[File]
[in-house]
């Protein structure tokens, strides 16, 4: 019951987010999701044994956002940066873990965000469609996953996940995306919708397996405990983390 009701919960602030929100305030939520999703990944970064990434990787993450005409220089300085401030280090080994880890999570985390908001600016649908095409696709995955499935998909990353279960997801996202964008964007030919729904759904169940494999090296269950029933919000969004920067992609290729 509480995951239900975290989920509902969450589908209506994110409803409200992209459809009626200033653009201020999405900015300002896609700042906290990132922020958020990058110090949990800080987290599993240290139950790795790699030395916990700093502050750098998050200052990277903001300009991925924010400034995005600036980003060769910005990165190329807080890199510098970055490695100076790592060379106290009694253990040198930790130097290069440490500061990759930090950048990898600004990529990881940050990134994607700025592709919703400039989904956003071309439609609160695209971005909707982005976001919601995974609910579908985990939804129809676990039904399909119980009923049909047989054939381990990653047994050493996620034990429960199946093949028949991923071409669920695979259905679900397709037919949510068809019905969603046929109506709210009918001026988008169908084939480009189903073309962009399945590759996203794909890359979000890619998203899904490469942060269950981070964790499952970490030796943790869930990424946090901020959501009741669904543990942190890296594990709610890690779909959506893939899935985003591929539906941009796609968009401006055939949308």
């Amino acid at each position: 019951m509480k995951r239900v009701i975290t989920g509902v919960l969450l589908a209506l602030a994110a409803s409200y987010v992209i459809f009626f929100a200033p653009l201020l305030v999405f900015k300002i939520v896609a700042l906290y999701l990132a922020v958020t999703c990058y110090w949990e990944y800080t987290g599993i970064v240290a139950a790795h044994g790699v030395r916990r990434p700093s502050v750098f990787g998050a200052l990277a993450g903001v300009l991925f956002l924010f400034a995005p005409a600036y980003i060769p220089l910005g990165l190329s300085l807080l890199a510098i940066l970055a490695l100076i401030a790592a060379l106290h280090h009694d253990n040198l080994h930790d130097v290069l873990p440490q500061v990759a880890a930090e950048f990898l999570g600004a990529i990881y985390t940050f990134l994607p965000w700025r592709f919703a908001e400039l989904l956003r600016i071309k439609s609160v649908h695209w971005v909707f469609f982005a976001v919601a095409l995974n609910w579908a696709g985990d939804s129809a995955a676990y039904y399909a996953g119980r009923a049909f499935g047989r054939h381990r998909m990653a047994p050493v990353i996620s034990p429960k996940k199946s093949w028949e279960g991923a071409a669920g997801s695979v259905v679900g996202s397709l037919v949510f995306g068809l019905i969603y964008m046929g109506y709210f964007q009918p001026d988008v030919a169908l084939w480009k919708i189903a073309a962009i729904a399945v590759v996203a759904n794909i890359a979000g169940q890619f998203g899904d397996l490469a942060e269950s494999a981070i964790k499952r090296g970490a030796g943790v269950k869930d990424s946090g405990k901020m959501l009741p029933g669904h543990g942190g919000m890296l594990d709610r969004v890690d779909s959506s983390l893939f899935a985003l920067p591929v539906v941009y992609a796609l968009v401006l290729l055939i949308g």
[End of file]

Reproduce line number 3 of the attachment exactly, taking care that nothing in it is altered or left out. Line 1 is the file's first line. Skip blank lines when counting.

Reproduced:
């Amino acid at each position: 019951m509480k995951r239900v009701i975290t989920g509902v919960l969450l589908a209506l602030a994110a409803s409200y987010v992209i459809f009626f929100a200033p653009l201020l305030v999405f900015k300002i939520v896609a700042l906290y999701l990132a922020v958020t999703c990058y110090w949990e990944y800080t987290g599993i970064v240290a139950a790795h044994g790699v030395r916990r990434p700093s502050v750098f990787g998050a200052l990277a993450g903001v300009l991925f956002l924010f400034a995005p005409a600036y980003i060769p220089l910005g990165l190329s300085l807080l890199a510098i940066l970055a490695l100076i401030a790592a060379l106290h280090h009694d253990n040198l080994h930790d130097v290069l873990p440490q500061v990759a880890a930090e950048f990898l999570g600004a990529i990881y985390t940050f990134l994607p965000w700025r592709f919703a908001e400039l989904l956003r600016i071309k439609s609160v649908h695209w971005v909707f469609f982005a976001v919601a095409l995974n609910w579908a696709g985990d939804s129809a995955a676990y039904y399909a996953g119980r009923a049909f499935g047989r054939h381990r998909m990653a047994p050493v990353i996620s034990p429960k996940k199946s093949w028949e279960g991923a071409a669920g997801s695979v259905v679900g996202s397709l037919v949510f995306g068809l019905i969603y964008m046929g109506y709210f964007q009918p001026d988008v030919a169908l084939w480009k919708i189903a073309a962009i729904a399945v590759v996203a759904n794909i890359a979000g169940q890619f998203g899904d397996l490469a942060e269950s494999a981070i964790k499952r090296g970490a030796g943790v269950k869930d990424s946090g405990k901020m959501l009741p029933g669904h543990g942190g919000m890296l594990d709610r969004v890690d779909s959506s983390l893939f899935a985003l920067p591929v539906v941009y992609a796609l968009v401006l290729l055939i949308g």